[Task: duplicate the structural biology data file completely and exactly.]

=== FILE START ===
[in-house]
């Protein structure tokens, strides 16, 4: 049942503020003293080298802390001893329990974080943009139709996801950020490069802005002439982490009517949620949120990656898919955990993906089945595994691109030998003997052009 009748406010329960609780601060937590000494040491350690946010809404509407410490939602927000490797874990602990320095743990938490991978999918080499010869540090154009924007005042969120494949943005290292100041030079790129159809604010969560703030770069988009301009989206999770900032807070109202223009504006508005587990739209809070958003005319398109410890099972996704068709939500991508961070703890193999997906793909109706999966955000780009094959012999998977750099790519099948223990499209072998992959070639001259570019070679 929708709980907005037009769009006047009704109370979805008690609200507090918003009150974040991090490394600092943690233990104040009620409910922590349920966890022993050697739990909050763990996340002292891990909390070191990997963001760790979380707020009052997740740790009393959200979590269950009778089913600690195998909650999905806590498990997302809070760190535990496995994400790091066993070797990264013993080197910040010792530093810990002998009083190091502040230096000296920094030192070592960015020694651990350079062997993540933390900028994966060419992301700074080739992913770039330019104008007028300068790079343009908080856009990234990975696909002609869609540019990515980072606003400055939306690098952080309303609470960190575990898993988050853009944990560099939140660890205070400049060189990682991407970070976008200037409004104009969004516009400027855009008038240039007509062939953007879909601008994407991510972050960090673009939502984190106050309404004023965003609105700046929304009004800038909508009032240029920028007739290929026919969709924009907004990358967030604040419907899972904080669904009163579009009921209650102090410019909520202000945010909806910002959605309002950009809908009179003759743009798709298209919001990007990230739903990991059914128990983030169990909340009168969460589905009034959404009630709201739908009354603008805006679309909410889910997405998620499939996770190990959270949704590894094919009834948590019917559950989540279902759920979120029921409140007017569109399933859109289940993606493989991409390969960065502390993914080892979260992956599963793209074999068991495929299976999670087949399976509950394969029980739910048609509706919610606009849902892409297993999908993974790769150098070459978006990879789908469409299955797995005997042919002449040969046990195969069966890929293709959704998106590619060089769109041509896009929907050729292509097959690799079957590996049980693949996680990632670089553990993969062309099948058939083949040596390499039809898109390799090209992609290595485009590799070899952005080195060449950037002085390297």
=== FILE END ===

[in-house]
């Protein structure tokens, strides 16, 4: 049942503020003293080298802390001893329990974080943009139709996801950020490069802005002439982490009517949620949120990656898919955990993906089945595994691109030998003997052009 009748406010329960609780601060937590000494040491350690946010809404509407410490939602927000490797874990602990320095743990938490991978999918080499010869540090154009924007005042969120494949943005290292100041030079790129159809604010969560703030770069988009301009989206999770900032807070109202223009504006508005587990739209809070958003005319398109410890099972996704068709939500991508961070703890193999997906793909109706999966955000780009094959012999998977750099790519099948223990499209072998992959070639001259570019070679 929708709980907005037009769009006047009704109370979805008690609200507090918003009150974040991090490394600092943690233990104040009620409910922590349920966890022993050697739990909050763990996340002292891990909390070191990997963001760790979380707020009052997740740790009393959200979590269950009778089913600690195998909650999905806590498990997302809070760190535990496995994400790091066993070797990264013993080197910040010792530093810990002998009083190091502040230096000296920094030192070592960015020694651990350079062997993540933390900028994966060419992301700074080739992913770039330019104008007028300068790079343009908080856009990234990975696909002609869609540019990515980072606003400055939306690098952080309303609470960190575990898993988050853009944990560099939140660890205070400049060189990682991407970070976008200037409004104009969004516009400027855009008038240039007509062939953007879909601008994407991510972050960090673009939502984190106050309404004023965003609105700046929304009004800038909508009032240029920028007739290929026919969709924009907004990358967030604040419907899972904080669904009163579009009921209650102090410019909520202000945010909806910002959605309002950009809908009179003759743009798709298209919001990007990230739903990991059914128990983030169990909340009168969460589905009034959404009630709201739908009354603008805006679309909410889910997405998620499939996770190990959270949704590894094919009834948590019917559950989540279902759920979120029921409140007017569109399933859109289940993606493989991409390969960065502390993914080892979260992956599963793209074999068991495929299976999670087949399976509950394969029980739910048609509706919610606009849902892409297993999908993974790769150098070459978006990879789908469409299955797995005997042919002449040969046990195969069966890929293709959704998106590619060089769109041509896009929907050729292509097959690799079957590996049980693949996680990632670089553990993969062309099948058939083949040596390499039809898109390799090209992609290595485009590799070899952005080195060449950037002085390297």